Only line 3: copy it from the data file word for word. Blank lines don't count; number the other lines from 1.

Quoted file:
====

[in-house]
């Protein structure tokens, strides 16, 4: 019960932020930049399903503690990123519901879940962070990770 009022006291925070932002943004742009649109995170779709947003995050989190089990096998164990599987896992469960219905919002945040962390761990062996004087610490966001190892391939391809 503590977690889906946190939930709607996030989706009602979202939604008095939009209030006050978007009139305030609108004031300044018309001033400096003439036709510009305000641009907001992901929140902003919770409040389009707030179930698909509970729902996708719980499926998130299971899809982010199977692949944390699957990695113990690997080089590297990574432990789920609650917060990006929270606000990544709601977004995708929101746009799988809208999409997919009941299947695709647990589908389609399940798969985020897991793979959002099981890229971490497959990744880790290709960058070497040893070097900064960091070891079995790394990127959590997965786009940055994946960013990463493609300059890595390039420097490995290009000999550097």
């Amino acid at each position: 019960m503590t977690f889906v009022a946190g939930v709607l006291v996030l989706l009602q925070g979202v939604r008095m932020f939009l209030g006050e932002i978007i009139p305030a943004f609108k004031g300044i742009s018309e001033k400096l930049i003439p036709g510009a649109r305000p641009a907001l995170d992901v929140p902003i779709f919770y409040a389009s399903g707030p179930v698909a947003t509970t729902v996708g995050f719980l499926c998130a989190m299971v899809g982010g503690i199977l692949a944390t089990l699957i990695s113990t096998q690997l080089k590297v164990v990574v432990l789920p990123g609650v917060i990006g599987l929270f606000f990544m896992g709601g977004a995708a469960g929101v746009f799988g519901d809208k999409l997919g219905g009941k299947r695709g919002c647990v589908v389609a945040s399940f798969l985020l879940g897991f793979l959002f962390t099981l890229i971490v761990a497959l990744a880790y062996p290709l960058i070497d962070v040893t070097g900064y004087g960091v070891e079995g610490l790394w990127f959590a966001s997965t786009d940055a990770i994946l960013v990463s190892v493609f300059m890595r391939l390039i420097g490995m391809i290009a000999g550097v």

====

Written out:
């Amino acid at each position: 019960m503590t977690f889906v009022a946190g939930v709607l006291v996030l989706l009602q925070g979202v939604r008095m932020f939009l209030g006050e932002i978007i009139p305030a943004f609108k004031g300044i742009s018309e001033k400096l930049i003439p036709g510009a649109r305000p641009a907001l995170d992901v929140p902003i779709f919770y409040a389009s399903g707030p179930v698909a947003t509970t729902v996708g995050f719980l499926c998130a989190m299971v899809g982010g503690i199977l692949a944390t089990l699957i990695s113990t096998q690997l080089k590297v164990v990574v432990l789920p990123g609650v917060i990006g599987l929270f606000f990544m896992g709601g977004a995708a469960g929101v746009f799988g519901d809208k999409l997919g219905g009941k299947r695709g919002c647990v589908v389609a945040s399940f798969l985020l879940g897991f793979l959002f962390t099981l890229i971490v761990a497959l990744a880790y062996p290709l960058i070497d962070v040893t070097g900064y004087g960091v070891e079995g610490l790394w990127f959590a966001s997965t786009d940055a990770i994946l960013v990463s190892v493609f300059m890595r391939l390039i420097g490995m391809i290009a000999g550097v």